Throughout her myeloma journey, Linda has found it important to exercise regularly. She currently enjoys morning walks, tai chi and water aerobics. Fitness helps her fight fatigue which allows her to continue working full-time. She even works remotely during her bi-weekly Empliciti infusions.
Excited to learn of the latest developments in myeloma care, Linda will be attending ASH for the fifth time with the IMF. She recently participated in a CAR-T Patient Advocacy Forum hosted by Celgene and she’ll add CAR-T therapies to the things she’s most excited to learn about at the ASH conference. Maintenance therapies, updates on the approved monoclonal antibodies, and new emerging monoclonal antibody treatments will also be a focus for Linda.
Follow Linda on Twitter: @LindaMYELOMA
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The Chattanooga Area Multiple Myeloma Networking Group
Teresa S. Miceli, BSN OCN is a registered nurse at Mayo Clinic – Rochester. Since 1991, she has been working in the area of Blood and Marrow transplant. She is an active member of the International Myeloma Foundation (IMF) Nurse Leadership Board since the initiation in 2006, providing patient and nurse education through presentations and publications. In addition, she facilitates the Multiple Myeloma Sharing Sessions in Rochester, Minnesota, a support group for myeloma survivors and caregivers. She attends the American Society of Hematology Annual Meeting with the IMF as a support group leader and nurse liaison.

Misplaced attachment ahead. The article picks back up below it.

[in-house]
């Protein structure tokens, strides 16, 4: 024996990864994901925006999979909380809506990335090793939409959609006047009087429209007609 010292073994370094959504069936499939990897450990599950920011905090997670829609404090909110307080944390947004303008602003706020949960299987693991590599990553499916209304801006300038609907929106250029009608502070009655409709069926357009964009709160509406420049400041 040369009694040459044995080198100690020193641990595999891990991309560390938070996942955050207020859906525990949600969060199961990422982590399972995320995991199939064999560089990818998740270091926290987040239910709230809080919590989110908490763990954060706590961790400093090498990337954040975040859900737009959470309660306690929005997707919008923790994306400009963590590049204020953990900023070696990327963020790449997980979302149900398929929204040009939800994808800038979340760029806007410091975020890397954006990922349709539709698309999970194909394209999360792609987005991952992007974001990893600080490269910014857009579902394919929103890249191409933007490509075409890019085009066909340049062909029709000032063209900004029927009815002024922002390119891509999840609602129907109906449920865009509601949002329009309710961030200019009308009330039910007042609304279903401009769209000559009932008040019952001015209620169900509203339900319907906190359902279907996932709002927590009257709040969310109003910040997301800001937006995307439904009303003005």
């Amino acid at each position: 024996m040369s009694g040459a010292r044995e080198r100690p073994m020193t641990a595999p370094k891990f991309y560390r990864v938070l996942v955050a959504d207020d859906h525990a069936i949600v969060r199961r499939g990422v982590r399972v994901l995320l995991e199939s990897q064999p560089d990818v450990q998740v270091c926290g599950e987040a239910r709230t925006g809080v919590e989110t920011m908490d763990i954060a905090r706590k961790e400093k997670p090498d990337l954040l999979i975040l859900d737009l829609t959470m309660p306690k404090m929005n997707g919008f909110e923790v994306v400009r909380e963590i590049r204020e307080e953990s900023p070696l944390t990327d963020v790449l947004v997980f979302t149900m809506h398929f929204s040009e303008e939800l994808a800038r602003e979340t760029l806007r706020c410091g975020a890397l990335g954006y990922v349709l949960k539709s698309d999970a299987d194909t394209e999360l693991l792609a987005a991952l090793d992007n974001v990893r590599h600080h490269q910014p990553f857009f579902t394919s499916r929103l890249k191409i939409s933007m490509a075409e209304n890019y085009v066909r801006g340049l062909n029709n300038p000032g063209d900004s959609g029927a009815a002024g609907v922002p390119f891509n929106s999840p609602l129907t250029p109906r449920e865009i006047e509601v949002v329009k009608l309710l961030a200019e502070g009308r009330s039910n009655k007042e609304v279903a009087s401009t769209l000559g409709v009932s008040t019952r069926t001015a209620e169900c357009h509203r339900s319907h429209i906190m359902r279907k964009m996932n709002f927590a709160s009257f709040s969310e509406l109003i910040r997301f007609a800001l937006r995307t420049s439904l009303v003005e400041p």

Laura Mooney is a caregiver to her husband Charles who was diagnosed with Multiple Myeloma in 2010. Laura is a native Staten Islander, one of six children and has been in the media sales business for almost twenty years. With this background, she was able to start a local Multiple Myeloma Support Group in January of 2012. Reaching out to the local Staten Island Newspaper following the death of Geraldine Ferraro, a story about the formation of the group ignited an initial meeting where over 30 patients and caregivers attended. Laura knew there were other newly diagnosed patients struggling with this disease who needed support and education on how to cope with this situation.
The Staten Island Multiple Myeloma Support Group meets once month with various speakers invited to educate and inspire members. Laura along with her husband has raised awareness in her local community about Multiple Myeloma. Being in New York the group has been fortunate to have some of the best Myeloma specialists visit and speak about advances towards a cure.
Doctors from Mount Sinai and Sloane Kettering, as well as nurse practitioners from Hackensack Medical Center have addressed the group, along with lawyers, social workers and patients who have been in long term remission.
Laura and Charles make home visits to new patients from time to time and have participated in local health fairs in an effort to get the word out about their support group. She is pleased to report that Charles who had a stem cell transplant in 2011 has been in stringent complete remission with no maintenance drugs at present. Laura and Charles continue to enjoy the reward of helping others in their home of Staten Island, New York.